Hotter Than a $2 Pistol

I knew it was going to get pretty hot when I moved from Ohio to Texas. It isn’t unusual for the temperature to climb past 100 degrees Fahrenheit (37 Celsius).

One of the questions my students would ask is if they could store their defensive handguns inside a car during the summer months. Would it get hot enough for the ammo to cook off?

Some years ago, I reached out to all of the American ammunition manufacturers that I could think of. All of them had the same response. As long as the ammunition is brand new, factory fresh product that has been stored in a cool and dry place, then the primers should not cook off unless temperatures exceed 500 degrees Fahrenheit (260 Celsius).

That is all well and good, but how hot does the inside of your car get when parked in the sun with all the windows rolled up?

This study by the Department of Geosciences at San Francisco State University has some interesting data. It would appear that the interior temperature of a car can rise above the outside temperature by as much as 50 F (27 C). I’ve also seen studies where the interior temperature could rise as much as 60 F (33 C). Any way you look at, the interior of your car will not come anywhere near the temperatures needed to cook off new, properly stored ammunition.

The one thing that has to be stressed is that we are talking about brand new, factory fresh ammunition. High temperatures will cause the components of ammunition, the propellant and primers, to degrade. Give it enough years and the ammunition inside your defensive handgun might well become volatile.

Note that I said “Give it enough years...”

Your defensive arm is subject to a great deal of harsh environments, starting with increased humidity just by being carried close to your skin. That is why I strongly suggested to each of my students that they change the ammunition in their gun for new every year. Take the old stuff to the gun range, shoot it off for practice, and buy new boxes for carry. I do this on my birthday, sort of a gift to myself.

Also note that one should not be using old surplus ammunition for defensive purposes. Reserve that stuff for training, and rely on newer for defense. If you do that, you should never have to worry about ammo cooking off in your car.

Supply And Demand

In my previous post, I discussed a new revolver intended for self defense use chambered for the .22 Winchester Magnum Rimfire cartridge.

2 barrels, 2 shots with each pull of the trigger.

Long time reader knirirr has a question ….

I’ve heard that handgun ammunition prices can be quite high at the moment (the rifle rounds I buy are certainly so). Would there be any significant advantage to the .22 you mention in saving on ammunition costs?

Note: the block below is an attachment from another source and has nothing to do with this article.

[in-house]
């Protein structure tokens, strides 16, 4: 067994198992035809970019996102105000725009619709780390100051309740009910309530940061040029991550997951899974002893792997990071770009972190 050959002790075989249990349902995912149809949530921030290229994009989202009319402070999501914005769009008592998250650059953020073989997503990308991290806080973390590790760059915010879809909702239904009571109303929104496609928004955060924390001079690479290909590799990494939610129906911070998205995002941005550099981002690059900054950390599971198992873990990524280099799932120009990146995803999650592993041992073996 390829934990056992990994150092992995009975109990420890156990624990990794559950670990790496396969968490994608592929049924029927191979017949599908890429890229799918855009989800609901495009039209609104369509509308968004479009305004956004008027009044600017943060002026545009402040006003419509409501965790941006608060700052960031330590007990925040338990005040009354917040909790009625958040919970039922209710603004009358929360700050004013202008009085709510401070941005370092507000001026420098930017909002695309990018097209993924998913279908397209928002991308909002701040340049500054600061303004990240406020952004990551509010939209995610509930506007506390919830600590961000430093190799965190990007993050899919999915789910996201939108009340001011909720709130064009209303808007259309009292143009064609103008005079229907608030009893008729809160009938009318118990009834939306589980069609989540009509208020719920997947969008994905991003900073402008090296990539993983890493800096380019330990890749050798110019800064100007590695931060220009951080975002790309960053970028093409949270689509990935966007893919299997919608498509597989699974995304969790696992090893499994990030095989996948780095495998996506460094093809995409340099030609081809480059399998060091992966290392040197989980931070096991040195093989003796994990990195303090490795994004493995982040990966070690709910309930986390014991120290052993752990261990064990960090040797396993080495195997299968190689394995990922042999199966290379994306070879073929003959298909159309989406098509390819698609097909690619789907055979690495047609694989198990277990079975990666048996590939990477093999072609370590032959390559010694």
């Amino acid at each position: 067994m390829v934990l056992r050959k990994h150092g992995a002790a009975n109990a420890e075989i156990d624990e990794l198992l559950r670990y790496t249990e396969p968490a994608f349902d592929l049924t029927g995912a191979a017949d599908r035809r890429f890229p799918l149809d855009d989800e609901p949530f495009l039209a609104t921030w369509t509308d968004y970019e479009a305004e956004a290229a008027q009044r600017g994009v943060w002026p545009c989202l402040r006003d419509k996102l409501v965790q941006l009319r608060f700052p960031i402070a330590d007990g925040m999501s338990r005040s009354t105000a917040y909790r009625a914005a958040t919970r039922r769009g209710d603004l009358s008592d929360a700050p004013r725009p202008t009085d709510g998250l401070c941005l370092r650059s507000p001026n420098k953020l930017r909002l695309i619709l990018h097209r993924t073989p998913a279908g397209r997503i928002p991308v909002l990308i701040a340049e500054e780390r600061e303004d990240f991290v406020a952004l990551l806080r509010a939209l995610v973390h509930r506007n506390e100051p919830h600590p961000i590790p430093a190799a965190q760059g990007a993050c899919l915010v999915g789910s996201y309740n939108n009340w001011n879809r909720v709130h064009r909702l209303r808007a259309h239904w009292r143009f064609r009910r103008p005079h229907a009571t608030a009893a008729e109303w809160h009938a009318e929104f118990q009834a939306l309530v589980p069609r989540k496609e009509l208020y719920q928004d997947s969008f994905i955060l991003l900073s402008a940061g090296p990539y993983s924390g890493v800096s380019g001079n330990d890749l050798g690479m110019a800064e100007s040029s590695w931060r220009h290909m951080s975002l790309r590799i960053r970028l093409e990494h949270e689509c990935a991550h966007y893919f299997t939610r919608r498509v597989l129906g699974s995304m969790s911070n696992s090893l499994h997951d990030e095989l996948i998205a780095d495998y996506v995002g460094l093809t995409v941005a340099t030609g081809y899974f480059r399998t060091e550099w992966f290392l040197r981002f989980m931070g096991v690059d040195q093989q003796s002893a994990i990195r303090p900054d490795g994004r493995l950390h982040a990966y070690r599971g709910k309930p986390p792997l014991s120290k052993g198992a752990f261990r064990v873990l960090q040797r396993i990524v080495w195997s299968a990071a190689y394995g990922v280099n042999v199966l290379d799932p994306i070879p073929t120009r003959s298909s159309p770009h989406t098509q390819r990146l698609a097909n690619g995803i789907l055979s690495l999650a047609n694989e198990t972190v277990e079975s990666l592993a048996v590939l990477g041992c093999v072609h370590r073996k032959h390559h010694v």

That is a very good question, although a bit tough to answer. To dig out some data I went to Lucky Gunner, a website that not only sells ammunition but also lists the cost per cartridge to help the budget-minded make a decision. Just to make things as uncluttered as possible I decided to compare the cost of .22 WMR with the cartridge I use most often for defense, the 9mm Parabellum.

The page for .22 WMR shows prices all over the map, which is to be expected when the largest possible variety of manufacturers and loads are offered. At the time of this writing, 22 different WMR loads are offered with the price per round ranging from $0.17 USD to $0.75 USD (£0.13 GBD to £0.58 GBP). Ammunition that I consider suitable for defensive use, the hollowpoints, are actually the cheapest on the list with a cost per round of $0.17 (£0.13 GBD).

.22 WMR hollowpoints

Two For The Price Of One

When I started to learn about firearms, I was extremely fortunate that I was mentored by a gentleman named Charles. He was extremely knowledgeable about just about every aspect of the shooting sports, and he was kind enough to share his experience.

One of the things I gained from him was a library of magazines he had been collecting for decades. Some of the articles were a real hoot.


(Picture source.)

One of the old magazines discussed using duplex rounds to increase the stopping power of a defensive handgun. This is where more than one projectile is loaded in to a cartridge, thus turning one shot into two or more as more bullets fly out of the gun with each pull of the trigger. I actually tried this out for myself, and I discuss the experience here.

Shiny!

My conclusions were that it was a neat idea, but loading multiple projectiles into a standard self defense handgun chambered for a reasonable caliber resulted in some pretty wicked perceived recoil and muzzle flip. Not unusable, but it didn’t provide enough advantages to make me switch from traditional self defense ammunition.

Enter a new gun chambered for the .22 Winchester Magnum Rimfire, or .22 WMR.